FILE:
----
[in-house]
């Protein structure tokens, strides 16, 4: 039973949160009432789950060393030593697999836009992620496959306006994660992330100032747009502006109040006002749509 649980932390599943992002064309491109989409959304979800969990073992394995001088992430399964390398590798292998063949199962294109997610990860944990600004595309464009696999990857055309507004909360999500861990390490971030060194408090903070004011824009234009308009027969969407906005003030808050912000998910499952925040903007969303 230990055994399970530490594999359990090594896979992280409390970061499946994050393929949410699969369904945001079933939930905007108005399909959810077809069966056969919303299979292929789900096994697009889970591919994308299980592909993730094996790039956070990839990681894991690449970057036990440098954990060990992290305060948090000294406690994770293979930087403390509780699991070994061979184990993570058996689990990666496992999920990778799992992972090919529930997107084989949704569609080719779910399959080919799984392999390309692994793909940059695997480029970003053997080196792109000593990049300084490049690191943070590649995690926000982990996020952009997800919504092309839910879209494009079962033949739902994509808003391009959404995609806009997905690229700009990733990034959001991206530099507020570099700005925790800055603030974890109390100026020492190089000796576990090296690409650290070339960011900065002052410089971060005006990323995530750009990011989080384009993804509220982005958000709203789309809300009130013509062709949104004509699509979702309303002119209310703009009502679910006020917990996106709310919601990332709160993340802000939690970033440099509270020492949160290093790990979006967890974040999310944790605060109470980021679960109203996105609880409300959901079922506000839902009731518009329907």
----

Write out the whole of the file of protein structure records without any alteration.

[in-house]
């Protein structure tokens, strides 16, 4: 039973949160009432789950060393030593697999836009992620496959306006994660992330100032747009502006109040006002749509 649980932390599943992002064309491109989409959304979800969990073992394995001088992430399964390398590798292998063949199962294109997610990860944990600004595309464009696999990857055309507004909360999500861990390490971030060194408090903070004011824009234009308009027969969407906005003030808050912000998910499952925040903007969303 230990055994399970530490594999359990090594896979992280409390970061499946994050393929949410699969369904945001079933939930905007108005399909959810077809069966056969919303299979292929789900096994697009889970591919994308299980592909993730094996790039956070990839990681894991690449970057036990440098954990060990992290305060948090000294406690994770293979930087403390509780699991070994061979184990993570058996689990990666496992999920990778799992992972090919529930997107084989949704569609080719779910399959080919799984392999390309692994793909940059695997480029970003053997080196792109000593990049300084490049690191943070590649995690926000982990996020952009997800919504092309839910879209494009079962033949739902994509808003391009959404995609806009997905690229700009990733990034959001991206530099507020570099700005925790800055603030974890109390100026020492190089000796576990090296690409650290070339960011900065002052410089971060005006990323995530750009990011989080384009993804509220982005958000709203789309809300009130013509062709949104004509699509979702309303002119209310703009009502679910006020917990996106709310919601990332709160993340802000939690970033440099509270020492949160290093790990979006967890974040999310944790605060109470980021679960109203996105609880409300959901079922506000839902009731518009329907």